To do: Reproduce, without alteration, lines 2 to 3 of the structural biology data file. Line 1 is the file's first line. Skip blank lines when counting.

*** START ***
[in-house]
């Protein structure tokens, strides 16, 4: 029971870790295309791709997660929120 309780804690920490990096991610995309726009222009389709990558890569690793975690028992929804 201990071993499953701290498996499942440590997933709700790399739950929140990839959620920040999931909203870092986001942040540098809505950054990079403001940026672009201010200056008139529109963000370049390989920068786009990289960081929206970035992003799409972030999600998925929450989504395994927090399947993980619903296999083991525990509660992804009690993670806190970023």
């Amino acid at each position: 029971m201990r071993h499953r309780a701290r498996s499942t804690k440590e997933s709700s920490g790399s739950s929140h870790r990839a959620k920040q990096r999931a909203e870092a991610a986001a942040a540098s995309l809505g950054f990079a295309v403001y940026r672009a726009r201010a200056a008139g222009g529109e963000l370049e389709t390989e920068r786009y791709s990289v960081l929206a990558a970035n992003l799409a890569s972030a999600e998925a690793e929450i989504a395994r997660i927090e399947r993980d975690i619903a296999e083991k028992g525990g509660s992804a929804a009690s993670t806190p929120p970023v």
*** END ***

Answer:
């Protein structure tokens, strides 16, 4: 029971870790295309791709997660929120 309780804690920490990096991610995309726009222009389709990558890569690793975690028992929804 201990071993499953701290498996499942440590997933709700790399739950929140990839959620920040999931909203870092986001942040540098809505950054990079403001940026672009201010200056008139529109963000370049390989920068786009990289960081929206970035992003799409972030999600998925929450989504395994927090399947993980619903296999083991525990509660992804009690993670806190970023």
């Amino acid at each position: 029971m201990r071993h499953r309780a701290r498996s499942t804690k440590e997933s709700s920490g790399s739950s929140h870790r990839a959620k920040q990096r999931a909203e870092a991610a986001a942040a540098s995309l809505g950054f990079a295309v403001y940026r672009a726009r201010a200056a008139g222009g529109e963000l370049e389709t390989e920068r786009y791709s990289v960081l929206a990558a970035n992003l799409a890569s972030a999600e998925a690793e929450i989504a395994r997660i927090e399947r993980d975690i619903a296999e083991k028992g525990g509660s992804a929804a009690s993670t806190p929120p970023v």